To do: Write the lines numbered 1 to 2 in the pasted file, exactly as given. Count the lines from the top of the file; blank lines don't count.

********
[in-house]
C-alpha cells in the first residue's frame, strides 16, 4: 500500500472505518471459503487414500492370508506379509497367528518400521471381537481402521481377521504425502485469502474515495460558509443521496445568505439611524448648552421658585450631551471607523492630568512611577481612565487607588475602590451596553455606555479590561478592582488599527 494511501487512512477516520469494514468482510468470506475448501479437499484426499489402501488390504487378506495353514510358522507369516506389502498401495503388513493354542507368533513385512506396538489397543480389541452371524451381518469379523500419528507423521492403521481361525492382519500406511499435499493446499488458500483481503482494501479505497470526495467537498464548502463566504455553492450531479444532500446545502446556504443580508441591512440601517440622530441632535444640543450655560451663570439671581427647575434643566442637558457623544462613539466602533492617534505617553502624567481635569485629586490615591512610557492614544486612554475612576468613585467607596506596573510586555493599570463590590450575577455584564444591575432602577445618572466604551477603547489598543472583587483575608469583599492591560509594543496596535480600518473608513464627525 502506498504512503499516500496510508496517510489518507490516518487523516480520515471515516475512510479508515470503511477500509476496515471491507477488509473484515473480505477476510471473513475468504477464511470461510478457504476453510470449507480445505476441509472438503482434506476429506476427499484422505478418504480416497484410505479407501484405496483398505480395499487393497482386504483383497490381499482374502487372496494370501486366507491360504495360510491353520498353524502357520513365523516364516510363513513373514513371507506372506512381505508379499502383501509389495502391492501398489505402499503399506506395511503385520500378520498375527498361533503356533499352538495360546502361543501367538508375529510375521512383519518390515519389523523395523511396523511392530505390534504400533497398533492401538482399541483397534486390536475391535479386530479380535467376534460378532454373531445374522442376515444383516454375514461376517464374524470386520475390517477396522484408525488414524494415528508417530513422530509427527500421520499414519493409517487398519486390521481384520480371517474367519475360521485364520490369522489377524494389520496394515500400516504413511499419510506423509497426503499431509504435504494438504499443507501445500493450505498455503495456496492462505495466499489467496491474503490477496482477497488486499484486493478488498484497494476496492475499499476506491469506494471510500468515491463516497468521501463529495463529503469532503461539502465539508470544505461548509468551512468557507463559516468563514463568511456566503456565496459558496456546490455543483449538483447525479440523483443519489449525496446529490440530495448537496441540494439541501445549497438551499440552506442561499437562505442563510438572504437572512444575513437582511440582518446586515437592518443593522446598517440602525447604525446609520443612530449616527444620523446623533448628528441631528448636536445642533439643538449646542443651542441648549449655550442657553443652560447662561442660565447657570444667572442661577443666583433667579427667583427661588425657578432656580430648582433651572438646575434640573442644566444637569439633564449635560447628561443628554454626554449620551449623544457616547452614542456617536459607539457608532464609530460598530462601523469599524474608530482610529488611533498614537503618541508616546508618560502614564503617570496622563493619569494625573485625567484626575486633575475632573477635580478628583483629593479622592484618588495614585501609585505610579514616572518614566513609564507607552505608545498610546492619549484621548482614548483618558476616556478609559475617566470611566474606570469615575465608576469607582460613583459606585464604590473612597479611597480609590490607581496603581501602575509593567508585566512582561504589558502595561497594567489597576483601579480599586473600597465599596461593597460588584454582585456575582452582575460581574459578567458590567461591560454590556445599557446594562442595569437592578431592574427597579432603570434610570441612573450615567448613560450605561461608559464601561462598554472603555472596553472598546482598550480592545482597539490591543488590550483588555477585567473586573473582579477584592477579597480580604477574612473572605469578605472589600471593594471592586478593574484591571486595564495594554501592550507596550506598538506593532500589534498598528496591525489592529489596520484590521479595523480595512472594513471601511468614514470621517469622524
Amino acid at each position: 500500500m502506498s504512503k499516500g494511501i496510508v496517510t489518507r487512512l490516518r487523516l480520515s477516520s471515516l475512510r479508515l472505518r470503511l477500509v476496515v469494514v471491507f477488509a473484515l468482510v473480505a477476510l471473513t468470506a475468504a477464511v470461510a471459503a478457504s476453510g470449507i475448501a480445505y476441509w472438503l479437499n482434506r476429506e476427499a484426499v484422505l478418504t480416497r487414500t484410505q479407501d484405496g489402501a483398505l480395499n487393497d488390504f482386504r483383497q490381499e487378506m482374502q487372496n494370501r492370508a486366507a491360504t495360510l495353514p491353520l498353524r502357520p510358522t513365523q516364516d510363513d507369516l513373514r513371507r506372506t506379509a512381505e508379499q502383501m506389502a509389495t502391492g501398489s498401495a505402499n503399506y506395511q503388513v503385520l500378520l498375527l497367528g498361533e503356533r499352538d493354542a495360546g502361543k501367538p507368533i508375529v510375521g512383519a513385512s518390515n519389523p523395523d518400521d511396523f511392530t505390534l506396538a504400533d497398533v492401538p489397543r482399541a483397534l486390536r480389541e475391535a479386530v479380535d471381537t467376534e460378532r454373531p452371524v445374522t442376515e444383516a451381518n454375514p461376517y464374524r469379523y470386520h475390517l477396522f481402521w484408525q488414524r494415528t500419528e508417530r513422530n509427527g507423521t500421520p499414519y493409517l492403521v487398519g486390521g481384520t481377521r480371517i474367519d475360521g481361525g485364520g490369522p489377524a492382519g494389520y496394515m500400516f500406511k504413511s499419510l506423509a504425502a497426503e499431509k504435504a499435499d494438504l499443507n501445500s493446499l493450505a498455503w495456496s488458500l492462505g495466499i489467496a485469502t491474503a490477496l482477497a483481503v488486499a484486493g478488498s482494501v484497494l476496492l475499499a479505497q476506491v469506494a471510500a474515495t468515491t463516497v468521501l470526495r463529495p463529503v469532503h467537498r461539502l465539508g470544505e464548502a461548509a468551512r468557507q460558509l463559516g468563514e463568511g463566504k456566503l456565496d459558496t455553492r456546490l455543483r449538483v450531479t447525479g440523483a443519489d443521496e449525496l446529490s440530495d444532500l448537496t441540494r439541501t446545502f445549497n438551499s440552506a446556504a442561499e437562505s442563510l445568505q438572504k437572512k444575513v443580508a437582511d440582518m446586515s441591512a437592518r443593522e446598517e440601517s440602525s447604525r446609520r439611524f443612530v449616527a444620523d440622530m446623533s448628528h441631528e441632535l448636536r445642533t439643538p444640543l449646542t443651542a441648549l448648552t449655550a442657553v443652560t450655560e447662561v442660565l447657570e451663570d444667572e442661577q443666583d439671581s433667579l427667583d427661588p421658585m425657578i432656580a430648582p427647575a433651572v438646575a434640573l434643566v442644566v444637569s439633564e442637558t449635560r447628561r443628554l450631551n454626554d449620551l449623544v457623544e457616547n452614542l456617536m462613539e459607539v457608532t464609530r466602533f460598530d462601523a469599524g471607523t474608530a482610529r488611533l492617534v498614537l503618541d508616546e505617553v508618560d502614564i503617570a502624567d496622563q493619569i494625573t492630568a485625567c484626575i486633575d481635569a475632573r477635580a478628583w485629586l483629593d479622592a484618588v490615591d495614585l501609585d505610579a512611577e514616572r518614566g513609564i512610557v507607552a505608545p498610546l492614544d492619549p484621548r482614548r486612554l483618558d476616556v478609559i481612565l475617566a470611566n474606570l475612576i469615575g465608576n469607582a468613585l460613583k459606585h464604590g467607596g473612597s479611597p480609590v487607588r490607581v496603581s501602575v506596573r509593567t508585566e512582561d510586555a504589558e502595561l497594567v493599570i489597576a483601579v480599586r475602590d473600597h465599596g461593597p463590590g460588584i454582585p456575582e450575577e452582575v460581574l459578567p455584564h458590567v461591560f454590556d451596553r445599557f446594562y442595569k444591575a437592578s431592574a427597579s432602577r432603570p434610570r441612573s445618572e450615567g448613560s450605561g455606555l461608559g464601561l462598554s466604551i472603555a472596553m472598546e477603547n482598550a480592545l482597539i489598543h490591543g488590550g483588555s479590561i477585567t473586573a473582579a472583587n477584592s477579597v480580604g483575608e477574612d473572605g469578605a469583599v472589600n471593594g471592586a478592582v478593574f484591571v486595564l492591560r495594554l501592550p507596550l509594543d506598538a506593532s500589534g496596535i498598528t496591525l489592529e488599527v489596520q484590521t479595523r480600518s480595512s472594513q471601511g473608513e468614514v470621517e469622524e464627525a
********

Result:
[in-house]
C-alpha cells in the first residue's frame, strides 16, 4: 500500500472505518471459503487414500492370508506379509497367528518400521471381537481402521481377521504425502485469502474515495460558509443521496445568505439611524448648552421658585450631551471607523492630568512611577481612565487607588475602590451596553455606555479590561478592582488599527 494511501487512512477516520469494514468482510468470506475448501479437499484426499489402501488390504487378506495353514510358522507369516506389502498401495503388513493354542507368533513385512506396538489397543480389541452371524451381518469379523500419528507423521492403521481361525492382519500406511499435499493446499488458500483481503482494501479505497470526495467537498464548502463566504455553492450531479444532500446545502446556504443580508441591512440601517440622530441632535444640543450655560451663570439671581427647575434643566442637558457623544462613539466602533492617534505617553502624567481635569485629586490615591512610557492614544486612554475612576468613585467607596506596573510586555493599570463590590450575577455584564444591575432602577445618572466604551477603547489598543472583587483575608469583599492591560509594543496596535480600518473608513464627525 502506498504512503499516500496510508496517510489518507490516518487523516480520515471515516475512510479508515470503511477500509476496515471491507477488509473484515473480505477476510471473513475468504477464511470461510478457504476453510470449507480445505476441509472438503482434506476429506476427499484422505478418504480416497484410505479407501484405496483398505480395499487393497482386504483383497490381499482374502487372496494370501486366507491360504495360510491353520498353524502357520513365523516364516510363513513373514513371507506372506512381505508379499502383501509389495502391492501398489505402499503399506506395511503385520500378520498375527498361533503356533499352538495360546502361543501367538508375529510375521512383519518390515519389523523395523511396523511392530505390534504400533497398533492401538482399541483397534486390536475391535479386530479380535467376534460378532454373531445374522442376515444383516454375514461376517464374524470386520475390517477396522484408525488414524494415528508417530513422530509427527500421520499414519493409517487398519486390521481384520480371517474367519475360521485364520490369522489377524494389520496394515500400516504413511499419510506423509497426503499431509504435504494438504499443507501445500493450505498455503495456496492462505495466499489467496491474503490477496482477497488486499484486493478488498484497494476496492475499499476506491469506494471510500468515491463516497468521501463529495463529503469532503461539502465539508470544505461548509468551512468557507463559516468563514463568511456566503456565496459558496456546490455543483449538483447525479440523483443519489449525496446529490440530495448537496441540494439541501445549497438551499440552506442561499437562505442563510438572504437572512444575513437582511440582518446586515437592518443593522446598517440602525447604525446609520443612530449616527444620523446623533448628528441631528448636536445642533439643538449646542443651542441648549449655550442657553443652560447662561442660565447657570444667572442661577443666583433667579427667583427661588425657578432656580430648582433651572438646575434640573442644566444637569439633564449635560447628561443628554454626554449620551449623544457616547452614542456617536459607539457608532464609530460598530462601523469599524474608530482610529488611533498614537503618541508616546508618560502614564503617570496622563493619569494625573485625567484626575486633575475632573477635580478628583483629593479622592484618588495614585501609585505610579514616572518614566513609564507607552505608545498610546492619549484621548482614548483618558476616556478609559475617566470611566474606570469615575465608576469607582460613583459606585464604590473612597479611597480609590490607581496603581501602575509593567508585566512582561504589558502595561497594567489597576483601579480599586473600597465599596461593597460588584454582585456575582452582575460581574459578567458590567461591560454590556445599557446594562442595569437592578431592574427597579432603570434610570441612573450615567448613560450605561461608559464601561462598554472603555472596553472598546482598550480592545482597539490591543488590550483588555477585567473586573473582579477584592477579597480580604477574612473572605469578605472589600471593594471592586478593574484591571486595564495594554501592550507596550506598538506593532500589534498598528496591525489592529489596520484590521479595523480595512472594513471601511468614514470621517469622524